Daniel H. Simpson

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Daniel Howard Simpson (born July 9, 1939[1] in Wheeling, West Virginia) is an American former Foreign Service Officer.[1] He was the United States Ambassador to the Central African Republic (1990–92),[1] Special Envoy to Somalia[2] and the United States Ambassador to the Democratic Republic of the Congo (1995–98)[1] as well as undertaking other overseas assignments in Burundi, South Africa, Zaire (on three separate occasions) Iceland, Lebanon and Bosnia-Herzegovina.[3] He also served as the Deputy Commandant of the United States Army War College[2] and on the Board of directors as the Vice President of the National Defense University for the United States Institute of Peace.[4]

Before joining the United States Foreign Service and becoming a diplomat in 1966, Simpson studied English literature at Yale University and African studies at Northwestern University,[2] before travelling Africa to teach at the Eghosa Anglican Boys’ School in Benin City, Nigeria,[3] and at the Libyan Army Military College in Benghazi, Libya.[2]

After retirement from the Department of State in 2001, Simpson has been a writer and columnist for the Pittsburgh Post-Gazette and The Blade[2] as well as a member of the American Academy of Diplomacy.[2]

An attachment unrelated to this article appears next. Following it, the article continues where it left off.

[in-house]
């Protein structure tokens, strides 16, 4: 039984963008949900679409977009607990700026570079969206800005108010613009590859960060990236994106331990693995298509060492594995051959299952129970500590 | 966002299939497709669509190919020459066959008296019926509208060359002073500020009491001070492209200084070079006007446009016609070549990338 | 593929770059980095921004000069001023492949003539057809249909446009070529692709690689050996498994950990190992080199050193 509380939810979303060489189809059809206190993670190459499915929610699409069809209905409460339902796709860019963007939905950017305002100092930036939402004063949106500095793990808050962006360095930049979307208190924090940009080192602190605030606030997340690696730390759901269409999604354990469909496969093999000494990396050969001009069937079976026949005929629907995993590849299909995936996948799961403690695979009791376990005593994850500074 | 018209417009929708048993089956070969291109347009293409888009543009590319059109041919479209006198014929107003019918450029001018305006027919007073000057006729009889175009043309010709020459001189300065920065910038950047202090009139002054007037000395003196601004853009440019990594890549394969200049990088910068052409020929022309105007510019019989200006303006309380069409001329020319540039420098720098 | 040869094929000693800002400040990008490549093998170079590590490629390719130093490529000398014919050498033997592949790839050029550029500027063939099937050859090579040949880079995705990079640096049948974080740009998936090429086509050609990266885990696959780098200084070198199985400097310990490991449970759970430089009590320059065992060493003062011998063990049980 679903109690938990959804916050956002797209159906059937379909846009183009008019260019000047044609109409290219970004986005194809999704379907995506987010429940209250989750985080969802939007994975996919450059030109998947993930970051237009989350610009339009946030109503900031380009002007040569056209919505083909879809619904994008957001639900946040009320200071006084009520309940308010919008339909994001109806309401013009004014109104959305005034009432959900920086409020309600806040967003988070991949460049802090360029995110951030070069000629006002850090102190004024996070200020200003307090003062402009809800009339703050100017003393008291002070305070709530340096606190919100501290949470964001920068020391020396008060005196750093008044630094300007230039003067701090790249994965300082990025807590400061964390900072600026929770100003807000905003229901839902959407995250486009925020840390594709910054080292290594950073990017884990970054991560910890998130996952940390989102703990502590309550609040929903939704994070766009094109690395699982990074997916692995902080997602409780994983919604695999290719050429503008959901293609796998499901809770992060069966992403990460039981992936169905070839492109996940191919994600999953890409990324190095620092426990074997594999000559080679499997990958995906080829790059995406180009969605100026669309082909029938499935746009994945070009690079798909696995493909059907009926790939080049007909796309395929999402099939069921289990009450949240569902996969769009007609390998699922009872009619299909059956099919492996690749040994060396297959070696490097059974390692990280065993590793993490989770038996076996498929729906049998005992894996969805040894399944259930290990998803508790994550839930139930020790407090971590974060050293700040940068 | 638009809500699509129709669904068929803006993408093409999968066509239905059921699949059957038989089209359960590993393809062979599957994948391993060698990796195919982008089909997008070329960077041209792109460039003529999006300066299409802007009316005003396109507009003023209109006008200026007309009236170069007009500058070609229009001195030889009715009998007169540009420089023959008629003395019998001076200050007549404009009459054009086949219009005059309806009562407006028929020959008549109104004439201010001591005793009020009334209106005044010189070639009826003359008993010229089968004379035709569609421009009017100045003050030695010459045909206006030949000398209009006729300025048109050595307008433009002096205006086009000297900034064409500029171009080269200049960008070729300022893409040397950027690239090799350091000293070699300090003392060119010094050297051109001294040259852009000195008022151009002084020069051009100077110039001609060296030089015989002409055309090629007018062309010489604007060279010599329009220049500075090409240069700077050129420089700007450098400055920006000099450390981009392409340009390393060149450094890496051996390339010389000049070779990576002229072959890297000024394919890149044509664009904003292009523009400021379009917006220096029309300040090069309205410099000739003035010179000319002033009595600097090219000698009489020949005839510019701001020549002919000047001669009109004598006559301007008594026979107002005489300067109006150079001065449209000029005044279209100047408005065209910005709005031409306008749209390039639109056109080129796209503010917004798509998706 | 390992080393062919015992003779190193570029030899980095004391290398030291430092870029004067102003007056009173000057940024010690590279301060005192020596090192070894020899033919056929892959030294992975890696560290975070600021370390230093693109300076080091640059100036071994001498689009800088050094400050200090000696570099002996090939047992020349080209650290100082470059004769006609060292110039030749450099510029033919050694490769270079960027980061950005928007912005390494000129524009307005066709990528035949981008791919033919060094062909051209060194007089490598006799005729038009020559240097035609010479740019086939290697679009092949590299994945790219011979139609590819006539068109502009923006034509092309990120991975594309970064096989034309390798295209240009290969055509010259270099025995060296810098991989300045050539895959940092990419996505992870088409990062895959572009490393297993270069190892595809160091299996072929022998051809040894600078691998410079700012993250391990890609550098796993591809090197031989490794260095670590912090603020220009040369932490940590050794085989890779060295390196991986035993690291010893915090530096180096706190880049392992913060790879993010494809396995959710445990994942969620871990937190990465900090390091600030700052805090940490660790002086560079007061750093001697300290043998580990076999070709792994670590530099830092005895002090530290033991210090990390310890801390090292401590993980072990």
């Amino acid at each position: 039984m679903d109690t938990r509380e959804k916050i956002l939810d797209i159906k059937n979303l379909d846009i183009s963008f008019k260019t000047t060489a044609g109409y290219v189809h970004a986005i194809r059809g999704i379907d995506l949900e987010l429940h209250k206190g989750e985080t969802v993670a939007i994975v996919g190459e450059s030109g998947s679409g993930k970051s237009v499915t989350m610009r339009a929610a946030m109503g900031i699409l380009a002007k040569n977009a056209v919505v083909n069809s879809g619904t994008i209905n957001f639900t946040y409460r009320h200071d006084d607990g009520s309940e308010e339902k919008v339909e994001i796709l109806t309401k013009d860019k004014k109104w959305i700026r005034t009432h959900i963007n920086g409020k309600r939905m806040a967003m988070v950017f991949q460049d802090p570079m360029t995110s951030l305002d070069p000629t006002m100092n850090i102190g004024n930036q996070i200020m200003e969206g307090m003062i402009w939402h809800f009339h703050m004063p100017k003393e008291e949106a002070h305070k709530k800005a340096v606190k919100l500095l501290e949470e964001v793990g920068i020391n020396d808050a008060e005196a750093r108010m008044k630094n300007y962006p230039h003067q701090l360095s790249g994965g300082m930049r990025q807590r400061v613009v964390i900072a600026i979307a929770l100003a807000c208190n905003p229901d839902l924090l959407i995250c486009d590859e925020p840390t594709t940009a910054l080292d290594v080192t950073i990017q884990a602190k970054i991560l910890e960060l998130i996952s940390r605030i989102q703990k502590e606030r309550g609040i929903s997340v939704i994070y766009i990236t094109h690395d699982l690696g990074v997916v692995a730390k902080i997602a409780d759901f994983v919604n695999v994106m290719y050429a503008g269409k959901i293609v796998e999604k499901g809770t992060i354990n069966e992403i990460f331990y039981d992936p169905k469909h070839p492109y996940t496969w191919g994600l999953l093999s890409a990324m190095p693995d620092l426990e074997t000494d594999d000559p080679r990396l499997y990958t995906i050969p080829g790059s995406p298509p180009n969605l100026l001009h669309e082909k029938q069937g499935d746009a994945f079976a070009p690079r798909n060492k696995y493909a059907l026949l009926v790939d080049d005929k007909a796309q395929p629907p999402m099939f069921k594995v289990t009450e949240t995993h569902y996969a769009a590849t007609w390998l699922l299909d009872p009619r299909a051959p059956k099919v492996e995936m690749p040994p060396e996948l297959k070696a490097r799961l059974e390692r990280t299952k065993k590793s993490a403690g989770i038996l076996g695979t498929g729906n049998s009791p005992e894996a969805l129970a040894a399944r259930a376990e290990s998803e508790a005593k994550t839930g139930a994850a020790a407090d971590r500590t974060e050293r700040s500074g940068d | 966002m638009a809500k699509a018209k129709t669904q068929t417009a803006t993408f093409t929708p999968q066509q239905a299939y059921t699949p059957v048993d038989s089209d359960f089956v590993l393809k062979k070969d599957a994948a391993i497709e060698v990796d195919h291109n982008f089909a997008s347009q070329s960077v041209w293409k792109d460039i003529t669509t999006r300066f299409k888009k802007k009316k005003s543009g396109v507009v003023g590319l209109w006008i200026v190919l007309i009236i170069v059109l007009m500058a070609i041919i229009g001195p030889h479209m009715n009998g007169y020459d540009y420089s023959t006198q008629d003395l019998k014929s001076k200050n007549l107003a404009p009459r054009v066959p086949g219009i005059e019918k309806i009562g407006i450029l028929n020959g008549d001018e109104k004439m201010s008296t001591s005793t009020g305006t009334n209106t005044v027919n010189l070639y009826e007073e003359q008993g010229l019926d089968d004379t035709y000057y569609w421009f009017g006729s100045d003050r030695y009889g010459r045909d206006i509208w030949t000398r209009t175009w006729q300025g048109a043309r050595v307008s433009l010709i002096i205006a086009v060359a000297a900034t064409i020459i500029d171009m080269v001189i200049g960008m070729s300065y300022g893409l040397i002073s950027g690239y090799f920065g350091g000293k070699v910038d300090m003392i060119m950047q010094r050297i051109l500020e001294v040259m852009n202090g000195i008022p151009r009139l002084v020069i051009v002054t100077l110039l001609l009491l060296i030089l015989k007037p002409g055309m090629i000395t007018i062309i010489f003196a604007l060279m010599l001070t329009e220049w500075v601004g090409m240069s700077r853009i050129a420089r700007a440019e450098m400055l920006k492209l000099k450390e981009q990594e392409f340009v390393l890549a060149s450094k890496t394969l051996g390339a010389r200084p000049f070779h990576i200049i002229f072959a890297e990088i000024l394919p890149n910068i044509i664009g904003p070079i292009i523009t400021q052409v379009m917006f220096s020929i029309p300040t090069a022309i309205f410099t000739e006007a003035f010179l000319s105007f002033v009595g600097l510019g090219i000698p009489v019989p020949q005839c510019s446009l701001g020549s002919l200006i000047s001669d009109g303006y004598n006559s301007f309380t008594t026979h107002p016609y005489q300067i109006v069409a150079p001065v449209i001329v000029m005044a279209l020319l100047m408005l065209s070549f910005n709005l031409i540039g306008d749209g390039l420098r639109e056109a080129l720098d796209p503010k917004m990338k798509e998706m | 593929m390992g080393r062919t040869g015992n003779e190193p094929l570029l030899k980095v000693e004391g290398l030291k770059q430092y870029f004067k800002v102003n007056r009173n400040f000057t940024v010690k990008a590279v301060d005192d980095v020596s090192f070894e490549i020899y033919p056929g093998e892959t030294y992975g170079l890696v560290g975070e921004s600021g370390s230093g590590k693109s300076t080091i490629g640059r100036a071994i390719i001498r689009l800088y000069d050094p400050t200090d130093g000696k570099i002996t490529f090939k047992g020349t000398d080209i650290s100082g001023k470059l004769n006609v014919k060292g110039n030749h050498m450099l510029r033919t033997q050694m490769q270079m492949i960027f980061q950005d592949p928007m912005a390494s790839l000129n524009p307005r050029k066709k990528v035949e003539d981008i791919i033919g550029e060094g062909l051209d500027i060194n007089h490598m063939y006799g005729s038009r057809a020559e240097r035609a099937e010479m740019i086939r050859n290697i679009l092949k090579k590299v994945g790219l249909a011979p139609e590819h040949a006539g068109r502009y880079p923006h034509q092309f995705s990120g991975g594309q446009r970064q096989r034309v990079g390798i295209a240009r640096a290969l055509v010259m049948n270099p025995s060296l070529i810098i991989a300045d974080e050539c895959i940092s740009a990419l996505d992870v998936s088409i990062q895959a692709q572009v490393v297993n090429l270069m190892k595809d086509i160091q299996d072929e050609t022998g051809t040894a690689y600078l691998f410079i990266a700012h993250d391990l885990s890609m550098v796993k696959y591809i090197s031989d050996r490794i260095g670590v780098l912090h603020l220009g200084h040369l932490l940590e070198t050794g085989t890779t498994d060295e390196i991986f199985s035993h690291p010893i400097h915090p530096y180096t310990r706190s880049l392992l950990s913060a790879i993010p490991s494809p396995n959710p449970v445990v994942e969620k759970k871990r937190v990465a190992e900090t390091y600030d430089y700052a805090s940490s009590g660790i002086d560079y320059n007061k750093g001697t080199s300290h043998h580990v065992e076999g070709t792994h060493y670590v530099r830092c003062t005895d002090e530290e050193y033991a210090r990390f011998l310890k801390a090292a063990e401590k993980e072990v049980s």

1. ^ a b c d "Daniel Howard Simpson". U.S. Department of State, Office of the Historian. Retrieved 2010-12-09. 
  2. ^ a b c d e f "Commencement scheduled for December 16". Penn State Greater Allegheny. 2010-11-29. Retrieved 2010-12-09. [permanent dead link]
  3. ^ a b "Ambassador Daniel H. Simpson". Strategic Studies Institute. 2010-11-29. Retrieved 2010-12-09. 
  4. ^ Mosley, Raymond A.; Carlin, John W., eds. (1999-06-01), The United States Government Manual 1999/2000 (PDF), Office of the Federal Register, National Archives and Records Administration, p. 745, retrieved 2010-12-09 

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Diplomatic posts
Preceded by
Melissa Foelsch Wells
United States Ambassador to the Democratic Republic of the Congo
Succeeded by
William Lacy Swing
Preceded by
David C. Fields
United States Ambassador to Central African Republic
Succeeded by
Robert E. Gribbin, 3rd